If you have been reading my articles, you will have realised that I believe that the right way to heal ourselves from most diseases is by helping our bodies recover whatever impairment in any of the organ systems that have allowed the disease to develop and worsen.
And the correct method is to provide the body with all the good things it needs – qi (life force), oxygen, water, sunlight, and sufficient nutrients to repair the malfunctioning system. We must ensure all our hormones are adequate and balanced. We must remove toxins from the body and prevent damaging chemicals and radiation from further harming it. We must also exercise regularly.
We must restore all the organs to perfect health (as much as possible) to enable them to work synergistically to overcome the disease.
I believe that we have grossly underestimated the nutrient-needs of our body, which, together with the excess intake of unhealthy refined carbohydrates and unhealthy fats, contribute much to the ill-health that we see.
I believe that the drug-based treatments being practised most widely by doctors are not the best options, because in most cases, the drugs only suppress the symptoms without curing the patients of their diseases.
Which is why those with diabetes, hypertension, heart disease, arthritis and many other chronic ailments are destined to consuming drugs for the rest of their lives. Even then, the disease progresses, and the drugs themselves may add more problems with their side-effects.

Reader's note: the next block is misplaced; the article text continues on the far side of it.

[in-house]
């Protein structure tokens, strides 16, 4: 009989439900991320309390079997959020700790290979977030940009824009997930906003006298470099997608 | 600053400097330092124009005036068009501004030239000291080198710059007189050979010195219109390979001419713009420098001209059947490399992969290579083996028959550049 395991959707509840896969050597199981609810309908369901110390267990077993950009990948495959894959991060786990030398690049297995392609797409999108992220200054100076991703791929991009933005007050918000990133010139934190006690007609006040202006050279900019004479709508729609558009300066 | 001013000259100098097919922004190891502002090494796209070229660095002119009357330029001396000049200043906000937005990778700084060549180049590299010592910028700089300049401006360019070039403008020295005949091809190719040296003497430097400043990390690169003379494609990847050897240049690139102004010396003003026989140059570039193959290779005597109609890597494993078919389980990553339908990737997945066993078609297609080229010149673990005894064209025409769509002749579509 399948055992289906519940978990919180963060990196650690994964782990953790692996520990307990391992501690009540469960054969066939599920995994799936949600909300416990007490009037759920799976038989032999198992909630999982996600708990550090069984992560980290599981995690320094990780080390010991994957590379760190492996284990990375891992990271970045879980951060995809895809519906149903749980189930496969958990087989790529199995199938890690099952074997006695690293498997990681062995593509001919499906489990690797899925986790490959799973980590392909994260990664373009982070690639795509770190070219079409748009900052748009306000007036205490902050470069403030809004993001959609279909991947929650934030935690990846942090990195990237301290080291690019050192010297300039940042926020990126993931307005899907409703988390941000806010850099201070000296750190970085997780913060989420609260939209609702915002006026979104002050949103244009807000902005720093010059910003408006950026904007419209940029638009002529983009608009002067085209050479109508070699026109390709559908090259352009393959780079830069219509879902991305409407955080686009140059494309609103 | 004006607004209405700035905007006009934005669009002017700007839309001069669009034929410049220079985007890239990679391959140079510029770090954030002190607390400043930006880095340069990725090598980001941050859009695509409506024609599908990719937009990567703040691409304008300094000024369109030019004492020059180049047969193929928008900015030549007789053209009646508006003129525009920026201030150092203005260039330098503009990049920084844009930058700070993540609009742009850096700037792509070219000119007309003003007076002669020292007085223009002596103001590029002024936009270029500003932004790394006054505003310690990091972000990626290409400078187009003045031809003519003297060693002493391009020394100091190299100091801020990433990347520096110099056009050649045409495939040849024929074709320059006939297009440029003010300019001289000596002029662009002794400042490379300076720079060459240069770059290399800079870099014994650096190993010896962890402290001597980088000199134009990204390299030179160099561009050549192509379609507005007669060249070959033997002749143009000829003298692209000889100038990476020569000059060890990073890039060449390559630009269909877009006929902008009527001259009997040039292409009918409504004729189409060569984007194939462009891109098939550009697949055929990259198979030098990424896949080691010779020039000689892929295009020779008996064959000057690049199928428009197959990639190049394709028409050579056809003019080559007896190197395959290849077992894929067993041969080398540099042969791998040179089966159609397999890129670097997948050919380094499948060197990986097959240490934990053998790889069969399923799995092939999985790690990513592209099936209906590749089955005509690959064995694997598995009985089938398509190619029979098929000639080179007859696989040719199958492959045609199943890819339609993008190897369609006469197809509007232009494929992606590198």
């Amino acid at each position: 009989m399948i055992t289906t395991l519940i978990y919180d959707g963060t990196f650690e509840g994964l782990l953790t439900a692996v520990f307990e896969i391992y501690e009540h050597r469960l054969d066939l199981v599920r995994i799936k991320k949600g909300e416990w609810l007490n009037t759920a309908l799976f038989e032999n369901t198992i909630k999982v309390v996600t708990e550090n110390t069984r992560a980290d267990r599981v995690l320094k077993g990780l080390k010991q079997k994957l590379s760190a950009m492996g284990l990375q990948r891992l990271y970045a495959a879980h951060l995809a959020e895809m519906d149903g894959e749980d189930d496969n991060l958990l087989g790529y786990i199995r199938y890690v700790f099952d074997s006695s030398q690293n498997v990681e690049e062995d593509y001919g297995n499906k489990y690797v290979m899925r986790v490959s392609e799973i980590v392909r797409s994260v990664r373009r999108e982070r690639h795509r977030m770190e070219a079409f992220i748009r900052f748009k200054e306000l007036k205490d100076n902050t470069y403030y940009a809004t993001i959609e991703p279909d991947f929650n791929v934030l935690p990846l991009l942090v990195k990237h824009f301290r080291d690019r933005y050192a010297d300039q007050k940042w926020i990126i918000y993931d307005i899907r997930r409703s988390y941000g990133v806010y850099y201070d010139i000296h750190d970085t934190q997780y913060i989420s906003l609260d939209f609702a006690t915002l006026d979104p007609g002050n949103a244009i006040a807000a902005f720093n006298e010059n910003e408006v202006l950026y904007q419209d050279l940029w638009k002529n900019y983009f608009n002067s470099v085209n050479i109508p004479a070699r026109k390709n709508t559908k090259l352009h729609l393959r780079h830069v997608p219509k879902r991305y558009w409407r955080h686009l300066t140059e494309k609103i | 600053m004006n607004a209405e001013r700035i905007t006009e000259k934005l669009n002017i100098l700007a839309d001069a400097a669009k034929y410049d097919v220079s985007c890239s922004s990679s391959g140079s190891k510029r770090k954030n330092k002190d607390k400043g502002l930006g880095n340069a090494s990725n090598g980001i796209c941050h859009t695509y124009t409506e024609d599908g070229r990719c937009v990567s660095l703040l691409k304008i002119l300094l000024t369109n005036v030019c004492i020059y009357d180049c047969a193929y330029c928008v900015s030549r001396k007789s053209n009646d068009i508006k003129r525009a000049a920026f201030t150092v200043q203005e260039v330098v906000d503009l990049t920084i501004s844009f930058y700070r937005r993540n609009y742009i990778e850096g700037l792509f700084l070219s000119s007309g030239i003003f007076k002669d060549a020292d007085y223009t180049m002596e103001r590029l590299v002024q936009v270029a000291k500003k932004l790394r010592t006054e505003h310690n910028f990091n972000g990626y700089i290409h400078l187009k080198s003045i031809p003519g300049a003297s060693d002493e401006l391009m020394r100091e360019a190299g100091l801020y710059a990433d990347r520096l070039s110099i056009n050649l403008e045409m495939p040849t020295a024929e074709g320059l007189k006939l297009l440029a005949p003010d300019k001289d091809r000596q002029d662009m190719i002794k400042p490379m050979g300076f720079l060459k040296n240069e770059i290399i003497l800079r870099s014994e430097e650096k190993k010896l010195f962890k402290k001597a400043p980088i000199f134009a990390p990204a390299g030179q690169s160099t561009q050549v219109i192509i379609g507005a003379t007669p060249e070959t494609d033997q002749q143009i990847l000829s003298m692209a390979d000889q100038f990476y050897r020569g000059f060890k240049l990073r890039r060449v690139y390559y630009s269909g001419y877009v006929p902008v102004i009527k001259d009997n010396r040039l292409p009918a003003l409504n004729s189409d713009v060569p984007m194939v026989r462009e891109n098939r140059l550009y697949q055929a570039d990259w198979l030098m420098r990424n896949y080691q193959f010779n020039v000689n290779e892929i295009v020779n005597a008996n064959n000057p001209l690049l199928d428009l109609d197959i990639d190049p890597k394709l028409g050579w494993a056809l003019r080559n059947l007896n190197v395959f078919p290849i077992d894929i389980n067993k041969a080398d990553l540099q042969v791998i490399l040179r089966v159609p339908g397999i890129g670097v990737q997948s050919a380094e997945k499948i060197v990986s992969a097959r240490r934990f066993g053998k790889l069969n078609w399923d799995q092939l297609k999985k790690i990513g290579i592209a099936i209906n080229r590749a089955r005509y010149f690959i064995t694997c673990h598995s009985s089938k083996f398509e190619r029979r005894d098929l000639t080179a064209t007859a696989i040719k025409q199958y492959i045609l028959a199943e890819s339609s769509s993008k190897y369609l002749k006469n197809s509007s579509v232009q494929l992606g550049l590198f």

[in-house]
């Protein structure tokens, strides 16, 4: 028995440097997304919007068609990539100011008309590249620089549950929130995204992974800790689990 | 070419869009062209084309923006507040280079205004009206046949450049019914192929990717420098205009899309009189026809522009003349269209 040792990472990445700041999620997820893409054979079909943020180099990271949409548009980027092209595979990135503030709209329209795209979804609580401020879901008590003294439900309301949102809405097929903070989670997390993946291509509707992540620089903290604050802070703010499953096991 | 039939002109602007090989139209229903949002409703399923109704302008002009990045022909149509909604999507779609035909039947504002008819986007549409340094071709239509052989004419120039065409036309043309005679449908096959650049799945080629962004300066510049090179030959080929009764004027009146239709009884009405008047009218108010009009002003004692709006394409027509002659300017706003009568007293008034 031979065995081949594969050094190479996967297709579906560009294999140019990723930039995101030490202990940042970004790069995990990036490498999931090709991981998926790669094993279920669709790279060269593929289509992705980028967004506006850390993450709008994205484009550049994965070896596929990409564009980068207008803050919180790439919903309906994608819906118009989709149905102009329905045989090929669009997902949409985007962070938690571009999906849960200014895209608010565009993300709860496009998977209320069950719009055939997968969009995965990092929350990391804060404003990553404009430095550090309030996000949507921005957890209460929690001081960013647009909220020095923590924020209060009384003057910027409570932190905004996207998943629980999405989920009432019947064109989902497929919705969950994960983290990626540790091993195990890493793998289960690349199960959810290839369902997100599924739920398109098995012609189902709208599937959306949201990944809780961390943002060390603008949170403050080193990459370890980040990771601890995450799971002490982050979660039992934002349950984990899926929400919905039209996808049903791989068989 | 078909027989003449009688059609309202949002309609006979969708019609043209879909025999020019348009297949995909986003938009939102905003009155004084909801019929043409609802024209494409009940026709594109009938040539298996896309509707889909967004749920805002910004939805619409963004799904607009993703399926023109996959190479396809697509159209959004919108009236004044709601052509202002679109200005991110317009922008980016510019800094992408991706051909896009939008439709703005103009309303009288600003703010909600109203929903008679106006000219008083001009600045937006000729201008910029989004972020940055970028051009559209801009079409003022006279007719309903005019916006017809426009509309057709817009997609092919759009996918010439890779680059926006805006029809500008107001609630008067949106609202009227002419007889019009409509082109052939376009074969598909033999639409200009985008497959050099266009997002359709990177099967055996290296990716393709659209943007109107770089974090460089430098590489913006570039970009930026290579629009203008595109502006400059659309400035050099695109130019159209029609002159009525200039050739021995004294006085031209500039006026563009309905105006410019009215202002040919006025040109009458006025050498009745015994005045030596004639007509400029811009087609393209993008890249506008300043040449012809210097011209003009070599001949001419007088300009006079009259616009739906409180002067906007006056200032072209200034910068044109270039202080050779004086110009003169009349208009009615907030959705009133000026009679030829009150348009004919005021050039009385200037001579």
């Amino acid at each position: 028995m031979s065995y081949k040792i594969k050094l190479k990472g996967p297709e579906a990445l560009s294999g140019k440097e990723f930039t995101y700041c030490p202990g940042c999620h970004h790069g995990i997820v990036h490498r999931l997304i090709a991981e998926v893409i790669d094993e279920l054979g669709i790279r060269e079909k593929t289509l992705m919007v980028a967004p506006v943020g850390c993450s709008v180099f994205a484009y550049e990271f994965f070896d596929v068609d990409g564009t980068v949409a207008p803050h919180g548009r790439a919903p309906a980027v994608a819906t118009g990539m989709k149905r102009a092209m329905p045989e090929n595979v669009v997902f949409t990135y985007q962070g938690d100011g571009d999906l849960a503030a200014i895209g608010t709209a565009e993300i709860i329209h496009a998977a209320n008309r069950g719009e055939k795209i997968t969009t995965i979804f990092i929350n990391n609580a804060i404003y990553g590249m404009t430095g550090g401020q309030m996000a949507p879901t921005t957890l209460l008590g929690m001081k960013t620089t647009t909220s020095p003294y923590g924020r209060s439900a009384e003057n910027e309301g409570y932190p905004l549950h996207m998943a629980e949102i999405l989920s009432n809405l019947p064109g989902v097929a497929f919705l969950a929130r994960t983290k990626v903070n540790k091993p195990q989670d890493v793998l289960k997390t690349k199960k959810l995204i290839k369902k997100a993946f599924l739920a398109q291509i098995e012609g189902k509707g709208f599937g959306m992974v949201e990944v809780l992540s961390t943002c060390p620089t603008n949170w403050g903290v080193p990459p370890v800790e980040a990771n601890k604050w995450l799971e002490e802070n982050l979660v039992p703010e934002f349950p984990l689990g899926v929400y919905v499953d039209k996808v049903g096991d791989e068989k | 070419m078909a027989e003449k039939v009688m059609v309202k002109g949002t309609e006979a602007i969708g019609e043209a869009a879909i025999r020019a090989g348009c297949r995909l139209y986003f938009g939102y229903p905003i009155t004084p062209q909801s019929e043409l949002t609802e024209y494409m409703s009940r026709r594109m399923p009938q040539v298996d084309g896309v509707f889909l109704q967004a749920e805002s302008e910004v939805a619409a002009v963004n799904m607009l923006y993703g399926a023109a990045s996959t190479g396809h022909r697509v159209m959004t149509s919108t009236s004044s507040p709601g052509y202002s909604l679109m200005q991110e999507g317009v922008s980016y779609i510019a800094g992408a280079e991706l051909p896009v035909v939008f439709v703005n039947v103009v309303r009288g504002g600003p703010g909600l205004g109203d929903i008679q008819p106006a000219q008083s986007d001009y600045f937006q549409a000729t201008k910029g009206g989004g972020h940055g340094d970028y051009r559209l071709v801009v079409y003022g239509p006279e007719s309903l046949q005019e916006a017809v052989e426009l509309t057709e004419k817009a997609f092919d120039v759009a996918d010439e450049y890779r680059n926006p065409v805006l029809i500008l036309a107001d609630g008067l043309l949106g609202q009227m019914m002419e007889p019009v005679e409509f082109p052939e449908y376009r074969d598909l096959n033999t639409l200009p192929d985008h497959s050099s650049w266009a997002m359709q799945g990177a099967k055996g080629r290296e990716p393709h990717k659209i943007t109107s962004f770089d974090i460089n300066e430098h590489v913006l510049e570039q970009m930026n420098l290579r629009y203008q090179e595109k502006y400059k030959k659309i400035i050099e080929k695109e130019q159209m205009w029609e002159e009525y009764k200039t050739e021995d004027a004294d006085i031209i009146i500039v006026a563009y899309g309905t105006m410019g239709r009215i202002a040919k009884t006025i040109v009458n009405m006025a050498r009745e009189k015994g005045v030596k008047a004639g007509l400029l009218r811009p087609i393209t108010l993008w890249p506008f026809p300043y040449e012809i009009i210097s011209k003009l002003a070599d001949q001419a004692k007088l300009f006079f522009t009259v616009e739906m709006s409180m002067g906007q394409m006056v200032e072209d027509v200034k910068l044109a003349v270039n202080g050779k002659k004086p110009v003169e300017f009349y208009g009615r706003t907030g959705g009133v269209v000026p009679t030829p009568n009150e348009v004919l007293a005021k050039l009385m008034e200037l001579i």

I believe that there is a better and more sensible alternative – that is to change the diet and lifestyle of the patients, and prescribe nutritional, herbal, natural or even drug (if there are no other alternatives) therapies that aim to cure the patients, and not make them drug-dependent for the rest of their lives. Even if drugs are necessary, they should only be temporary measures for fast relief, or while waiting for the curative effects of diet and lifestyle change (and nutritional therapy where applicable) to manifest, as these often take time.
If a disease is caused by poor diet and lifestyle, then obviously the first thing that needs to be done to reverse it is to improve the diet and lifestyle. Unfortunately many doctors still think of drugs first, and are perfectly happy when their patients’ tests are “normal”, although these are normal only because of the drugs given.
Medical intervention, including surgery, is necessary in many instances, but to think of treatments as exclusively medical and non-medical may prevent us from curing some diseases. Combining the various methods in a holistic integrative approach may improve our results.
It is therefore my fervent belief that the sooner we choose the holistic integrative medicine model, the better it will be for humanity.
Dr Amir Farid Isahak is a medical specialist who practises holistic, aesthetic and anti-ageing medicine. He is a qigong master and founder of SuperQigong. For further information, e-mail email@example.com.
The views expressed are those of the writer and readers are advised to always consult expert advice before undertaking any changes to their lifestyles. The Star does not give any warranty on accuracy, completeness, functionality, usefulness or other assurances as to the content appearing in this column. The Star disclaims all responsibility for any losses, damage to property or personal injury suffered directly or indirectly from reliance on such information.